We often find that customers use general-purpose operational amplifiers such as LM321 for current sensing applications. This is one of the traditional operational amplifiers that have been in use for decades. These traditional operational amplifiers are low cost and are used in countless applications. However, sometimes some engineers report that these op amps are malfunctioning in their current detection circuits. When we looked at the op amp units, they worked as expected. So where is the problem?
Because the op amp is “universal” does not mean “can be used for all purposes.” Current sensing applications require precision. Current sensing is commonly used in power management and overcurrent protection applications. Imagine an imprecise world. When your phone’s battery is almost exhausted, the battery indicator may be 8%. You may design an overcurrent circuit that is triggered at 100A, but find that the protection circuit does not activate until 150A, and all downstream components are damaged. This is the difference between universal and precise.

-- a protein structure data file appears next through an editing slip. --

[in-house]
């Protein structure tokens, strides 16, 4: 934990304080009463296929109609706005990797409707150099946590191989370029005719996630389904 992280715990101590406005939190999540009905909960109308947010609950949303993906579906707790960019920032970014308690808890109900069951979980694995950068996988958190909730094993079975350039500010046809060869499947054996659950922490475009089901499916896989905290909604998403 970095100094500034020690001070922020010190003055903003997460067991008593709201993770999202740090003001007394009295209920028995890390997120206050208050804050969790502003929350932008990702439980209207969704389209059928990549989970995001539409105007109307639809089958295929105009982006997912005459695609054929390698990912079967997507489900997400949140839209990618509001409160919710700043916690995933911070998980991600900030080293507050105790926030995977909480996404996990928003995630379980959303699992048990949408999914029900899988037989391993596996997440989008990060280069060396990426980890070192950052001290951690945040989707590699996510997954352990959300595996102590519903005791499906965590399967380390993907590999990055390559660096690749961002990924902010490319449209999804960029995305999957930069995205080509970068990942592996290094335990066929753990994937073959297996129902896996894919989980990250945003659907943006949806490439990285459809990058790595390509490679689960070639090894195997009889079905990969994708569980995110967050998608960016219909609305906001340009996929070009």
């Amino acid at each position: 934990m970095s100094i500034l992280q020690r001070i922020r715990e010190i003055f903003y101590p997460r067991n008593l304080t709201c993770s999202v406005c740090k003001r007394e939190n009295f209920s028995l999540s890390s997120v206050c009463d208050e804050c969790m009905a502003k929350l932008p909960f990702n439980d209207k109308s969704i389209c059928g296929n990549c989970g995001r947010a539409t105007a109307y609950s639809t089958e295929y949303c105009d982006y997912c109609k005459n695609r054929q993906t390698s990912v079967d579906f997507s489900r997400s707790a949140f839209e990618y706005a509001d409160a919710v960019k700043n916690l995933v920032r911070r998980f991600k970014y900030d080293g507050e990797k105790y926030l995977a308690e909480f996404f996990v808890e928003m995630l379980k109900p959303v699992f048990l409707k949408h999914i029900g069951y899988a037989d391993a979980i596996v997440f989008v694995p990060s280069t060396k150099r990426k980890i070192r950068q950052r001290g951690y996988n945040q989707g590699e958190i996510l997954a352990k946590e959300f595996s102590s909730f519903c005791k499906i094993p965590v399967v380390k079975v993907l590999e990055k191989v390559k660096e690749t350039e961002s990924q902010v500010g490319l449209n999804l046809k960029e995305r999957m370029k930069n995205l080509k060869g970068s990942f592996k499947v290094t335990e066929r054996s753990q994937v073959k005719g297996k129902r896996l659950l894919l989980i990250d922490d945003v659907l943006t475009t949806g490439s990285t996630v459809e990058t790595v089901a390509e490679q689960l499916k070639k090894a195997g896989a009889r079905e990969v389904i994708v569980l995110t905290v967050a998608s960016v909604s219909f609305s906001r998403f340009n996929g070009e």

The key to a precision operational amplifier is the input offset voltage. The common mode rejection ratio (CMRR) and power supply rejection ratio (PSRR) also have better specifications, but both of these parameters can be regarded as the input offset voltage that varies with the common mode voltage or the power supply voltage. What is the input offset voltage? The input offset voltage is the inherent bias of the input of each operational amplifier and is due to the slight mismatch of the input transistors caused by the manufacturing process. In school, we learned that the ideal op amp has zero input offset voltage, but we know that this is not the case in the real world.